Australia v India, 1st Test, Melbourne, 4th day

Overseas chases a struggle for India

India have chased 200-plus targets quite successfully in the last few years, but those instances have all been in the subcontinent. Overseas, the numbers don't look so pretty

S Rajesh

December 29, 2011

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Stats highlights from a convincing Australian win in Melbourne, which ensures that Australia finished the year with a 4-3 win-loss record. India, meanwhile, had a disappointing 3-5 record.


James Pattinson and Peter Siddle were very effective in the Boxing Day Test, Australia v India, 1st Test, Melbourne, 4th day, December 29, 2011
Australia's fast bowlers had combined figures of 19 for 342, one of their best performances since 2000 © Getty Images
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  • Australia's 122-run win means they've rediscovered their winning ways at the MCG after suffering two defeats in the last three years, to South Africa and England. Since 2000, Australia have won ten and lost two Tests here. The result also continues the trend of decisive results at this ground: the last drawn Test here was in 1997, since when there have been 14 successive decisive matches.

  • For India, this continues a terrible run in overseas Tests, with this being their fifth consecutive overseas defeat. In 2011, India's batting average in overseas Tests has been 27.59 runs per wicket; only Bangladesh and New Zealand fared worse abroad.

  • India's MCG jinx continued too - they've lost five in a row here, since 1991-92. This was also India's sixth defeat in the first Test of an overseas series since their previous tour to Australia in 2007-08. They've lost twice in Sri Lanka and Australia, and once each in South Africa and England.

  • Australia's batting may have struggled in 2011, but their bowling was pretty good. They finished the year with a bowling average of 28.25, though admittedly they bowled in pretty bowler-friendly conditions in many of the games. Over the entire year, only Pakistan and South Africa had a better bowling average. In this match, the Australian fast bowlers had combined figures of 19 for 342, which is one of their best bowling efforts since 2000.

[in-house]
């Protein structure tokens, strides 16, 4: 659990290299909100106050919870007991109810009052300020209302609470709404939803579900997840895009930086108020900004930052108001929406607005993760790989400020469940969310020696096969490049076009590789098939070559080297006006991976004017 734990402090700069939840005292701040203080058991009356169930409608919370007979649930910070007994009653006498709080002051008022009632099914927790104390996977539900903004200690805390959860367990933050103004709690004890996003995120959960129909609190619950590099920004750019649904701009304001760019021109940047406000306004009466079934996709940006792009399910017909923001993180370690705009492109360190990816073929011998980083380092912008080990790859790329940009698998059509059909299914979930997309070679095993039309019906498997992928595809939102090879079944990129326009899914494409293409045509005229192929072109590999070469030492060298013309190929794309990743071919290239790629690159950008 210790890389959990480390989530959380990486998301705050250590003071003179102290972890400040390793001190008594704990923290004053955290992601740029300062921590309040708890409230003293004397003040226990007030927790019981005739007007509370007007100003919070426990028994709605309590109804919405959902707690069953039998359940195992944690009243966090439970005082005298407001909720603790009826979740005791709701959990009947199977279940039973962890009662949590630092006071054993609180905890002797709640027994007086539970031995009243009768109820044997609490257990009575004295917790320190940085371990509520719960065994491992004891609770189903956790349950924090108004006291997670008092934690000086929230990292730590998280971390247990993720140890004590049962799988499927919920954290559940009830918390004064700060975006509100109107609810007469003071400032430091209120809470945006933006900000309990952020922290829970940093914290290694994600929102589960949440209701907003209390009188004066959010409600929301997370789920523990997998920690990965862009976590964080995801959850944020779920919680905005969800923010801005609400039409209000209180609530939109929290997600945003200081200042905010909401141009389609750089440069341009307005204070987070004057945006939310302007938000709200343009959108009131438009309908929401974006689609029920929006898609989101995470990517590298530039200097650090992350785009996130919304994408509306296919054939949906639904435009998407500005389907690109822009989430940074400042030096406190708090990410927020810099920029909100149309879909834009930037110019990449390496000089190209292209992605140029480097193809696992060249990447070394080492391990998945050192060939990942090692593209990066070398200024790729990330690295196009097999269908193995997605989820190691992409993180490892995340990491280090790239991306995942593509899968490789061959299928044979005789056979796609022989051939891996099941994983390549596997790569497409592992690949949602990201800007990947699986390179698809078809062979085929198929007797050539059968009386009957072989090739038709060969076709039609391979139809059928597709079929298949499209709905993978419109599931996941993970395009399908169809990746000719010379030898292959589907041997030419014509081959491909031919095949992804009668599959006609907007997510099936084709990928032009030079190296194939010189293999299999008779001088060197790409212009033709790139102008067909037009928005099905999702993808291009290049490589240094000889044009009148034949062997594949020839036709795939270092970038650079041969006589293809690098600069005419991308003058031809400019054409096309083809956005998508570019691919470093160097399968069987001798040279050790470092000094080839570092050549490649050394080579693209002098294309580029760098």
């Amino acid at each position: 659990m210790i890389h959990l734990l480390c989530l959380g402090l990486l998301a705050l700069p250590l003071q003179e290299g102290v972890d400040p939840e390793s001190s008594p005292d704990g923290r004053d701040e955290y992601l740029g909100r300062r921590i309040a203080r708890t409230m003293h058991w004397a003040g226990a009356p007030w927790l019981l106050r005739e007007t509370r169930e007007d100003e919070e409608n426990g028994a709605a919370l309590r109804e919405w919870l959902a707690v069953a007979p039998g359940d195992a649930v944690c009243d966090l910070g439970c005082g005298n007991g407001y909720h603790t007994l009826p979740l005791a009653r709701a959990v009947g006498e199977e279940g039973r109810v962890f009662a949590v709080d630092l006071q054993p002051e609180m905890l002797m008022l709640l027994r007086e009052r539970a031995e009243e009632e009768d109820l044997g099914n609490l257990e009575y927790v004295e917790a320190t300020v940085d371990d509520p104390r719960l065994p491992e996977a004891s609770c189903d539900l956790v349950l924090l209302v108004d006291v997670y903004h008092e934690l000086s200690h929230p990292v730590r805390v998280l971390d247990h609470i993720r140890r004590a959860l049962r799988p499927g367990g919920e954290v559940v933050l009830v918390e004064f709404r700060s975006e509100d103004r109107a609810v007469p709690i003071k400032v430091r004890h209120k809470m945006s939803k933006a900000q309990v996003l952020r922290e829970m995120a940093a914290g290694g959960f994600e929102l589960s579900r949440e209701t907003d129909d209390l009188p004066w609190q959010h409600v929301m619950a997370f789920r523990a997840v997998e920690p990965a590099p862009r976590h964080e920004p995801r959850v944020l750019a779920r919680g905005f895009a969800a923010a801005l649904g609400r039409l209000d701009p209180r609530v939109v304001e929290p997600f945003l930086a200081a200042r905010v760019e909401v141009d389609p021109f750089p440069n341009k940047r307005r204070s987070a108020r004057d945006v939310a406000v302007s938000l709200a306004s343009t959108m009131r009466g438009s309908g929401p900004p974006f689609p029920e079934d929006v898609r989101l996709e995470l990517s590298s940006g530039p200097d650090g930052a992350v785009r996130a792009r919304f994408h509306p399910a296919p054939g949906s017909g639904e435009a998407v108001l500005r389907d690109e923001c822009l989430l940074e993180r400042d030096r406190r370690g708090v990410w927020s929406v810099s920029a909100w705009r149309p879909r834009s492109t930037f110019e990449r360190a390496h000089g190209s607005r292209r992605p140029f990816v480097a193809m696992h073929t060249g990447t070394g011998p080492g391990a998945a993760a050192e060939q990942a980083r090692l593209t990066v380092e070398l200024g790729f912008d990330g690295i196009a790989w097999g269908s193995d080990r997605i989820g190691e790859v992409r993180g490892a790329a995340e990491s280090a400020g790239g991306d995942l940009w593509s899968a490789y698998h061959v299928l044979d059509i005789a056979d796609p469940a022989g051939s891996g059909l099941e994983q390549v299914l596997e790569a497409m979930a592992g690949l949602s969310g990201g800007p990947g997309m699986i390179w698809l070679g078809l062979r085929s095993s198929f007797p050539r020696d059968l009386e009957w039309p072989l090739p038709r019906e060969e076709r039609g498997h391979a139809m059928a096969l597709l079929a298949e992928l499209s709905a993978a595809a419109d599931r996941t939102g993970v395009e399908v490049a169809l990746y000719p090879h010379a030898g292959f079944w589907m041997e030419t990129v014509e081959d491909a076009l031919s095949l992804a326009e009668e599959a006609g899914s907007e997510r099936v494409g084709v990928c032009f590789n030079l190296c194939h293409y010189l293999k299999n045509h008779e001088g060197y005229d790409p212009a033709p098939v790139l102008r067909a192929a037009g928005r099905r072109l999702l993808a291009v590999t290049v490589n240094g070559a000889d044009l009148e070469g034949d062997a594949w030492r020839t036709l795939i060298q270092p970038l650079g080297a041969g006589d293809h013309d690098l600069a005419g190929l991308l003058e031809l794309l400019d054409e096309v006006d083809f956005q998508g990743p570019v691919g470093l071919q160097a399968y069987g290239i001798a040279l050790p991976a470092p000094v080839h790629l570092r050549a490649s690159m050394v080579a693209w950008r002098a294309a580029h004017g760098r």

• India have won five Tests when chasing a target of more than 200 since 2008, but all those have been in the subcontinent (four in India and one in Sri Lanka). Outside the subcontinent, their record is much poorer: they've chased fourth-innings targets of between 200 and 400 eighteen times since 1990, and have lost eight, won one, and drawn the rest. Their only win was the one in Adelaide in 2003. Most of the Indian batsmen have struggled in the third and fourth innings of Tests outside the subcontinent.

  • India's second innings lasted only 47.5 overs. In terms of balls faced, that's the lowest for them in the second innings in Australia since Adelaide 1999, when they were bundled out in 38.1 overs.

  • Australia's second-innings total was propped up by the last two wickets, which added 74. Throughout the year, their lower order has done pretty well, despite the regular top-order failures: their average runs per partnership for the last two wickets is the third-best among teams in 2011, but their average partnership for the top six is third from the bottom.

  • Eleven batsmen were out bowled in this Test, which equals the highest in Australia over the last three decades. The last time more batsmen were bowled in a Test in Australia was way back in 1979, when 12 batsmen were bowled in a Test between Australia and Pakistan, also in Melbourne. The last time more batsmen were out bowled in a Test anywhere was in 2006, when 12 were bowled in Fatullah in a Test between Bangladesh and Australia. It was also only the fourth time in his 161-Test career that Rahul Dravid was bowled in both innings of a Test. The last time it happened was against Pakistan in Delhi in 2007.

S Rajesh is stats editor of ESPNcricinfo. Follow him on Twitter

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S Rajesh Stats editor Every week the Numbers Game takes a look at the story behind the stats, with an original slant on facts and figures. The column is edited by S Rajesh, ESPNcricinfo's stats editor in Bangalore. He did an MBA in marketing, and then worked for a year in advertising, before deciding to chuck it in favour of a job which would combine the pleasures of watching cricket and writing about it. The intense office cricket matches were an added bonus.
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